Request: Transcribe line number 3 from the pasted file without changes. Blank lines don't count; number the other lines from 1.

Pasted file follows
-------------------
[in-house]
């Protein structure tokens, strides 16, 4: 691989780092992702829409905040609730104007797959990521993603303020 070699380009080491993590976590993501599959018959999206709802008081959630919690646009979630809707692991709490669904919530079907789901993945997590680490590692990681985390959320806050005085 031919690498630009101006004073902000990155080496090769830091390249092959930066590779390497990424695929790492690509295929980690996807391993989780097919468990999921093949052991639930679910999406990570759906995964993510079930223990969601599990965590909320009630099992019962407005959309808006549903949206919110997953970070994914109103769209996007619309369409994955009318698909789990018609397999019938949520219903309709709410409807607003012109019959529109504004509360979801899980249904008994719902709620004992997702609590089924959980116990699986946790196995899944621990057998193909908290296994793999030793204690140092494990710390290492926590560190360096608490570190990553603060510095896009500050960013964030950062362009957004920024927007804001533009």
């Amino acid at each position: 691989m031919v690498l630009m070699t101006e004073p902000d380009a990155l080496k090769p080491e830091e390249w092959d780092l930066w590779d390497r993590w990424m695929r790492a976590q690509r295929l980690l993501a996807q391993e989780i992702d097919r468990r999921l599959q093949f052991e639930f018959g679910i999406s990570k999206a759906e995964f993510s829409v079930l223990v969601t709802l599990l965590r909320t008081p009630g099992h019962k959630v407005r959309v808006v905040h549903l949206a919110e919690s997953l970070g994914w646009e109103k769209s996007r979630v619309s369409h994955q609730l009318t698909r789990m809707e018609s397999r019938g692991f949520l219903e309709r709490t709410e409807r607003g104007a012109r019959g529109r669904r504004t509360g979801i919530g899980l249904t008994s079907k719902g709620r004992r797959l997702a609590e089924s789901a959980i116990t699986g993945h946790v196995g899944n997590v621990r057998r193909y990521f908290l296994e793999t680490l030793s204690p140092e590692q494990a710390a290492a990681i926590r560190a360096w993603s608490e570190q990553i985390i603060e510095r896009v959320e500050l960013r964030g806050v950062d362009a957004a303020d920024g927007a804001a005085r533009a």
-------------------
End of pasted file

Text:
């Amino acid at each position: 691989m031919v690498l630009m070699t101006e004073p902000d380009a990155l080496k090769p080491e830091e390249w092959d780092l930066w590779d390497r993590w990424m695929r790492a976590q690509r295929l980690l993501a996807q391993e989780i992702d097919r468990r999921l599959q093949f052991e639930f018959g679910i999406s990570k999206a759906e995964f993510s829409v079930l223990v969601t709802l599990l965590r909320t008081p009630g099992h019962k959630v407005r959309v808006v905040h549903l949206a919110e919690s997953l970070g994914w646009e109103k769209s996007r979630v619309s369409h994955q609730l009318t698909r789990m809707e018609s397999r019938g692991f949520l219903e309709r709490t709410e409807r607003g104007a012109r019959g529109r669904r504004t509360g979801i919530g899980l249904t008994s079907k719902g709620r004992r797959l997702a609590e089924s789901a959980i116990t699986g993945h946790v196995g899944n997590v621990r057998r193909y990521f908290l296994e793999t680490l030793s204690p140092e590692q494990a710390a290492a990681i926590r560190a360096w993603s608490e570190q990553i985390i603060e510095r896009v959320e500050l960013r964030g806050v950062d362009a957004a303020d920024g927007a804001a005085r533009a």